Gain control of your bladder and get back to life.
Although we have posted similar blogs in the past, this article was recently published by the Cleveland Clinic Foundation and we wanted to share it with our Accidental Sisterhood followers:
It’s a problem millions of women experience but often fail to mention to their health care provider: urinary incontinence or loss of bladder control. Loss of bladder control, urinary incontinence (UI), affects about 40 percent of women.
“Although many women may find it embarrassing to talk about bladder control problems with their health care provider, they should know about the many treatment options available to them,” says Ray Bologna, MD, MBA, a urologist at Cleveland Clinic Medina Medical Office Building.
There are three main types of UI:
- Stress incontinence: urine leakage that results from pressure on the bladder by an activity such as exercise, sneezing or coughing. It can also occur during pregnancy.
- Urge incontinence: also known as overactive bladder (OAB), is a sudden, intense need to urinate followed by urine loss. It is associated with aging, neurologic diseases such as Parkinson’s, and menopause which affects the health of the bladder and urethra.
- Mixed incontinence: the most common problem, a combination of both stress and urge incontinence. Often these patients require treatment for both problems.
Fortunately, there are a number of effective treatment options. For stress UI, practicing Kegel exercises, which strengthen the pelvic floor muscles, can help control urination. Pelvic floor exercises can be done on your own or with our specially trained pelvic floor therapists. Another conservative approach is a pessary or small device that provides support to the urethra. “In more severe cases, surgical placement of a sling around the urethra may be necessary. Slings are a minimally invasive outpatient procedure” explains Dr. Bologna.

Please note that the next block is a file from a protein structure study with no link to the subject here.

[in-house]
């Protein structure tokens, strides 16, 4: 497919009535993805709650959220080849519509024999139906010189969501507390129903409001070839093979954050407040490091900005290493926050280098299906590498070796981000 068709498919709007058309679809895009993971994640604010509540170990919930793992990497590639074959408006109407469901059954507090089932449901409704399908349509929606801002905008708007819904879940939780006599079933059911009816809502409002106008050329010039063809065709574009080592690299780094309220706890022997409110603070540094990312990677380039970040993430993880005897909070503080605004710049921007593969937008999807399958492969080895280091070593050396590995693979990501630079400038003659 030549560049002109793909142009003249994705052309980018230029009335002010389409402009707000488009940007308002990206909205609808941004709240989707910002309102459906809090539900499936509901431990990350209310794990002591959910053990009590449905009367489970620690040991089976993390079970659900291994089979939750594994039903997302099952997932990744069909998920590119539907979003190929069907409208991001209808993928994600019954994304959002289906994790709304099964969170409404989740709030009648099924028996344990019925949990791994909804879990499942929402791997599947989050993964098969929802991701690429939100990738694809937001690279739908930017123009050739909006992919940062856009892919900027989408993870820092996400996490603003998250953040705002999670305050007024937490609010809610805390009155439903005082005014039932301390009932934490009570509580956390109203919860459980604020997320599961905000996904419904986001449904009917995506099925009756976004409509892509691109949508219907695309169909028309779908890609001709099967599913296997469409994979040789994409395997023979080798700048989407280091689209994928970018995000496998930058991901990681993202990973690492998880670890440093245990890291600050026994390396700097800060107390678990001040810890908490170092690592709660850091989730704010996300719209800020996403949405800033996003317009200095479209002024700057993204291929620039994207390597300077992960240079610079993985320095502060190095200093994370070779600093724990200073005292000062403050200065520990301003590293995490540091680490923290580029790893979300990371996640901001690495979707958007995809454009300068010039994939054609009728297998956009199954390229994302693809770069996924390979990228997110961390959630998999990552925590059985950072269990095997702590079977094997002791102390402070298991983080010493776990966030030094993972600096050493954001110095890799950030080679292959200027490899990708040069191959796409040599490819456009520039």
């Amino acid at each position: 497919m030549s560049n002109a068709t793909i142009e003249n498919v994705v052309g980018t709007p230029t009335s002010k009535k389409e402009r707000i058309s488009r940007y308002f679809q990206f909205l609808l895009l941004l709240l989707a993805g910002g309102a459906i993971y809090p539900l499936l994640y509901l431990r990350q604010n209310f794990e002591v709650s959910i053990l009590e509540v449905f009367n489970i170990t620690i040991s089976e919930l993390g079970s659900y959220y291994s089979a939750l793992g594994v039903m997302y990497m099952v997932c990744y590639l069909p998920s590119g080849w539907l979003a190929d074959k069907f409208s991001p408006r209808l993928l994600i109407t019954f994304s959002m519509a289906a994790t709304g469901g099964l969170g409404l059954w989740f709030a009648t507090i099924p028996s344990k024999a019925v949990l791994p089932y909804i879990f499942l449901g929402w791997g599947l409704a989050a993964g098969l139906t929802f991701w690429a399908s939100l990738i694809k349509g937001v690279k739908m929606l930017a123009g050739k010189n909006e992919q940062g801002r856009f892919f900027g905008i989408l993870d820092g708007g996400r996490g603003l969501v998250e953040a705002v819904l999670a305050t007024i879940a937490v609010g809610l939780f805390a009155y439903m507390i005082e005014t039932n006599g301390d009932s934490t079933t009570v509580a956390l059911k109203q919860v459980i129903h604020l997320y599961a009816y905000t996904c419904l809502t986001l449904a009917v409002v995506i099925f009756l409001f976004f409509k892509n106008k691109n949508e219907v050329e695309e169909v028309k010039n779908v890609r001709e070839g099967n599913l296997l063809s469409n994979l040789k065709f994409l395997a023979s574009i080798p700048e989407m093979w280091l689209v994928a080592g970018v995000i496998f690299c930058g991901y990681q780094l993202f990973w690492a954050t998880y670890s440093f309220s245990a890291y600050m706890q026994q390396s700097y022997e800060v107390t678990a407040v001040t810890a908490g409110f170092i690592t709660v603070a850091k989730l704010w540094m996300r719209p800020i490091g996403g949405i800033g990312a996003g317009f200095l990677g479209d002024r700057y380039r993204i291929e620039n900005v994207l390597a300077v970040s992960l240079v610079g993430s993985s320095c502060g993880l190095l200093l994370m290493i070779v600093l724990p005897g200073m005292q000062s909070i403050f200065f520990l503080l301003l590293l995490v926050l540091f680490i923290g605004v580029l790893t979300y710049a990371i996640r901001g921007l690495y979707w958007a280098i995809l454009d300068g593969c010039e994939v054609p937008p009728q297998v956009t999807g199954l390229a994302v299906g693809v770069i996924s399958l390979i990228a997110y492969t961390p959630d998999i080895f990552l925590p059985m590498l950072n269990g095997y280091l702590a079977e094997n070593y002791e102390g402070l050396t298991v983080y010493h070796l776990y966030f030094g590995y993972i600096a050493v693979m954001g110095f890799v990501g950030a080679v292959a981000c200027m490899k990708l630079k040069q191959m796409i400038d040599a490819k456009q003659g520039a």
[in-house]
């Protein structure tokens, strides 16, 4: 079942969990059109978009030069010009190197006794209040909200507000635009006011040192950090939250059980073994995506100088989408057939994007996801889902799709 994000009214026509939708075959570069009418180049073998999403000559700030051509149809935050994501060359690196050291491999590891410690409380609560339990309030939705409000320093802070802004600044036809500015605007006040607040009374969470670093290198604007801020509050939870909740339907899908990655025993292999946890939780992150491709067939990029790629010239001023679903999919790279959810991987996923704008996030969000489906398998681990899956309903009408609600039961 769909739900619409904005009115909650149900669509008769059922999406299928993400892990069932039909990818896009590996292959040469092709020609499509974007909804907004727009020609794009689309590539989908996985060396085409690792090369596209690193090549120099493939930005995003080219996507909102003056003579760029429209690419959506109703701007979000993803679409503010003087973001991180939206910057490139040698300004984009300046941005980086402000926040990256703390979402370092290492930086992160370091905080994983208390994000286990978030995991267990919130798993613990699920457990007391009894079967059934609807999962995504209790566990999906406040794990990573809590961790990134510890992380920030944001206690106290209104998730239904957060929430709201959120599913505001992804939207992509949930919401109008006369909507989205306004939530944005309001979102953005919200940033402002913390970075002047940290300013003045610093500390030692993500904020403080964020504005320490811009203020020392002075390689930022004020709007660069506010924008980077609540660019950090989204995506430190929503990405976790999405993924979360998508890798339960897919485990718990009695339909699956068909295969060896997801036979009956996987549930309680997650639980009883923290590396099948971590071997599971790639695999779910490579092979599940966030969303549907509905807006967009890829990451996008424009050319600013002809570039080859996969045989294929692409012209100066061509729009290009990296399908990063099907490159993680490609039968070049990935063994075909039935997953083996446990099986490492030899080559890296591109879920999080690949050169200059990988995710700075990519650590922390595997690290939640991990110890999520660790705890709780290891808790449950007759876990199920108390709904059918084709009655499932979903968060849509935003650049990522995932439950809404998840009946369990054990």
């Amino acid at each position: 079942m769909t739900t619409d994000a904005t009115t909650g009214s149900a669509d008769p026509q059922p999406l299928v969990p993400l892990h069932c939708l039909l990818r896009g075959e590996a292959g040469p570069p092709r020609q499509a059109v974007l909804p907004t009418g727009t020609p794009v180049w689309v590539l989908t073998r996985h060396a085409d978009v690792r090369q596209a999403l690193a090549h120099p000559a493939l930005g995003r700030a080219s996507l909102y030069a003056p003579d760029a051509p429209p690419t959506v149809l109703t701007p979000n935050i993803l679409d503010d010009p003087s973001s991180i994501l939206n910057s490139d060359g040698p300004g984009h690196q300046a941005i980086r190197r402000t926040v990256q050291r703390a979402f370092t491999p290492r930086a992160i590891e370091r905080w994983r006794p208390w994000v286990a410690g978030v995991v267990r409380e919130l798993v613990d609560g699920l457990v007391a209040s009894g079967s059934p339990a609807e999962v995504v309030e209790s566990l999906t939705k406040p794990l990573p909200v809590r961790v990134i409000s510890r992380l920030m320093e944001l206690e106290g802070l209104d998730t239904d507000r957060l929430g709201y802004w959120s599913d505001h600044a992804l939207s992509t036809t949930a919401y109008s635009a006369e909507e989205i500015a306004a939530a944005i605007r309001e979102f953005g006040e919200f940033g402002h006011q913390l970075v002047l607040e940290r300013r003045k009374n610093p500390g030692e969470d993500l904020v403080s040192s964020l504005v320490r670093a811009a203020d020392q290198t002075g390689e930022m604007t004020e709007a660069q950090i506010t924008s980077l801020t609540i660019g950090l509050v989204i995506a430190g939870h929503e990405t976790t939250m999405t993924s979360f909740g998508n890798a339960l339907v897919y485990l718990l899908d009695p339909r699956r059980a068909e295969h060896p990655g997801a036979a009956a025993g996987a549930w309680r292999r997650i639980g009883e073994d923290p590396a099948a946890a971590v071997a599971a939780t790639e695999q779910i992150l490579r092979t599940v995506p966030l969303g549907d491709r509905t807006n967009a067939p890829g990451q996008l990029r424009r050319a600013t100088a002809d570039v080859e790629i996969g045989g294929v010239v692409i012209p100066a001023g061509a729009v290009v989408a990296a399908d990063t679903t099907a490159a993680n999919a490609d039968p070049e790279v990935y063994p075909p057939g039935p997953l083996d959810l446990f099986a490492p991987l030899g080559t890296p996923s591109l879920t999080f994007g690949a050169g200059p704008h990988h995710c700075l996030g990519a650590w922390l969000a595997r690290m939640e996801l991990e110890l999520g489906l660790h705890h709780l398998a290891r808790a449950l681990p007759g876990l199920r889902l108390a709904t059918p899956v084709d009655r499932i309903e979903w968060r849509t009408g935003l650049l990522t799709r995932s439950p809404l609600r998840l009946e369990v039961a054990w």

There are numerous medications that can help control urge UI. Dr. Bologna recommends estrogen cream to reduce urgency. Botox injections, done in the office or the operating room, relax the bladder muscle and can reduce urge incontinence. “Another option for urge UI is electrical stimulation or InterStim Therapy, a pacemaker like unit which helps control urinary urgency and urge incontinence,” says Dr. Bologna.
He also recommends making simple changes in your daily routine:
- Limit beverages and foods that increase urination, such as caffeinated drinks.
- Empty your bladder regularly, especially before physical activity.
- Schedule urination every few hours instead of waiting for the urge.
- Reducing weight can improve urinary urgency, urge incontinence, and stress incontinence.
“It’s important to see a urologist if bladder control problems are affecting your daily activities,” says Dr. Bologna. “We can help patients gain control of their bladder and achieve a better quality of life.”